Walking back downstairs with our drinks, we settled at the corner of the bar, where a tall man with an English accent was bantering with the bartender. Two minutes later, the three of us had acquainted ourselves. Ten minutes later, we were all deep into a discussion about rugby versus football when my buddy made some remark about the British that raised the guy's eyebrows.

The comment seemed as if it was about to kill the budding conviviality of the moment, so I said to the English guy, "you know, the one thing I've admired about the English are the way you guys have carried on since the days of the Empire. I guess one day we'll be joining you."

And just like that, we went from three guys having a drink together, talking about nothing in particular, to three guys who were engaged in a deep discussion. My buddy reared back and stared at me as if I'd lost my mind. "This is the greatest nation there ever was on earth."

I looked at the English guy. "I believe the British felt the same way years ago."

So then we were at it then, with a wide ranging three way gentleman's argument that somehow included Copernicus, Newton, Decartes, Benjamin Franklin, Einstein, Tesla, Napoleon. And just when we had all sufficiently satisfied ourselves that we were in the company of other learned men with whom we could agree to disagree, my buddy leaned in and reignited our original point of contention. "There's one thing I know that makes me sure that America will be the greatest country on this earth."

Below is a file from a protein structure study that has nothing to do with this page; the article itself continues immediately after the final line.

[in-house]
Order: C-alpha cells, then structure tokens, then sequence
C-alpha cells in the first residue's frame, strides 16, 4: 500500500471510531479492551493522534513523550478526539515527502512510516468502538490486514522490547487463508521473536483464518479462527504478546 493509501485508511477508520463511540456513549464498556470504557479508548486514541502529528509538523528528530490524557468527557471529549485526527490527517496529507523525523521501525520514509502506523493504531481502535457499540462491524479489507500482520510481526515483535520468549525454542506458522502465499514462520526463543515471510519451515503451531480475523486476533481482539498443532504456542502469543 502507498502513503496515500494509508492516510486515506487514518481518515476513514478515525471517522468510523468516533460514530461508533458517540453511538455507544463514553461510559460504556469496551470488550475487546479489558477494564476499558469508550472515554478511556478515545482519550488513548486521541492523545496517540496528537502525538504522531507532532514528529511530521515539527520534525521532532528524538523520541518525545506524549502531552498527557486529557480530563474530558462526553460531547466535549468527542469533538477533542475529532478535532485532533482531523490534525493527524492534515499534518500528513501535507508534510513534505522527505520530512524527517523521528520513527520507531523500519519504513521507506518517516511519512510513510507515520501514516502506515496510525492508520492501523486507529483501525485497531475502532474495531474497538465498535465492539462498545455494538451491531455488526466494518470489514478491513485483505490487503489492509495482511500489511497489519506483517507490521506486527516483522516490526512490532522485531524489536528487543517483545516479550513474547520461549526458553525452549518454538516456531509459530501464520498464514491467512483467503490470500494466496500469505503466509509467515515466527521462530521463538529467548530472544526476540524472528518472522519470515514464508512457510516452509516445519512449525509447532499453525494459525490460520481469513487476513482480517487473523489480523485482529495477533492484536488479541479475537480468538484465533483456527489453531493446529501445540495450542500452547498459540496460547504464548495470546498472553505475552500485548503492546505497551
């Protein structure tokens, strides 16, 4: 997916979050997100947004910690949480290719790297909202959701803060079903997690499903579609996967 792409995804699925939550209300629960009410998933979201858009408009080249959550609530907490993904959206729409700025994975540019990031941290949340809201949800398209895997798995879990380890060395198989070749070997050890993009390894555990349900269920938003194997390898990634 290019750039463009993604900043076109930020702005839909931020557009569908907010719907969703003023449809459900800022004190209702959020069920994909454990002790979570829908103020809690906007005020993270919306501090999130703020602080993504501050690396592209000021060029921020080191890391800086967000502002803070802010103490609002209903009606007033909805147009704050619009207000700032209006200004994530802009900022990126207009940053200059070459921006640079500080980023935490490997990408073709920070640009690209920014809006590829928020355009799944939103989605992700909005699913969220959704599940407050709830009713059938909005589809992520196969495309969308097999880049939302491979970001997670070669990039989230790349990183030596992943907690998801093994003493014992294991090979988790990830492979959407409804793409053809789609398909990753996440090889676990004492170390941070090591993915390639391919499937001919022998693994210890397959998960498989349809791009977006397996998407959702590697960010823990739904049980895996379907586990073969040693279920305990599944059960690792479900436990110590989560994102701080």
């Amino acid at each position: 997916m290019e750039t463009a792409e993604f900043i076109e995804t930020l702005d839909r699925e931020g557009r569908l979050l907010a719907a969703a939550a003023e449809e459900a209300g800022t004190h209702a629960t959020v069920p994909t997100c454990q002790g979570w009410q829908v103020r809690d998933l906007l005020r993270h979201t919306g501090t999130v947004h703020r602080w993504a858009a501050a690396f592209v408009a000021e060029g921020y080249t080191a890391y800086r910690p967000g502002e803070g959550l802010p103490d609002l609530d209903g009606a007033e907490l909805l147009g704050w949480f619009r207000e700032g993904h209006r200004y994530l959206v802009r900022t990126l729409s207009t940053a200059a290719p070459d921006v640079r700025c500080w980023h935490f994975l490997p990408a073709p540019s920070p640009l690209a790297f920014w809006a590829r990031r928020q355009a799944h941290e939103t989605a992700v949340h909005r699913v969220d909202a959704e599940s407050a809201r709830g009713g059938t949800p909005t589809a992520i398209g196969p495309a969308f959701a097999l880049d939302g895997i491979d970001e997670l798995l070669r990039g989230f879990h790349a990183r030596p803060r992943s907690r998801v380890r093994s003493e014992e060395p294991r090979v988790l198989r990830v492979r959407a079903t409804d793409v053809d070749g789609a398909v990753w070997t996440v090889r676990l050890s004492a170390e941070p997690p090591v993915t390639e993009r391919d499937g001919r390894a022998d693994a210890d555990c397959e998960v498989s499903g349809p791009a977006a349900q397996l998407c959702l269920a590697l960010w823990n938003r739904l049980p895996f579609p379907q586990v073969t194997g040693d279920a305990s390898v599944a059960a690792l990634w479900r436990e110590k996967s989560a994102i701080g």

Both I and the Englishman looked into our glasses before looking up at my buddy, as if we had both come to the same conclusion - "we don't have enough beer left for this."

My buddy extended the pregnant pause after his declaration for what seemed to be forever, then leaned in a little, his hands raised. "This nation was founded under the divine right of God. We were chosen to be the nation that would lead the world."

"I believe the English used to believe that too," I said. "And the Ottomans before them. And the Romans before them. As a matter of fact, I can't think of any dominant nation in history that didn't do this."

The conversation that followed was more subdued but more contentious, with all of us mouthing the words "you can believe what you want to believe, and I can respect that" while wondering how the hell anybody who didn't see any merit in our positions wasn't locked up in a mental institution.

"The thing about all these belief systems is that they are really continuations of narratives," I said. "Sustainers of the myths and realities that we have melded together to explain the who and why behind our existence. Because if you tell a story, it has to make some kind of sense."

"All I'm saying," my buddy went on, "is that the greatest story ever told has been told over and over again, and it never changes."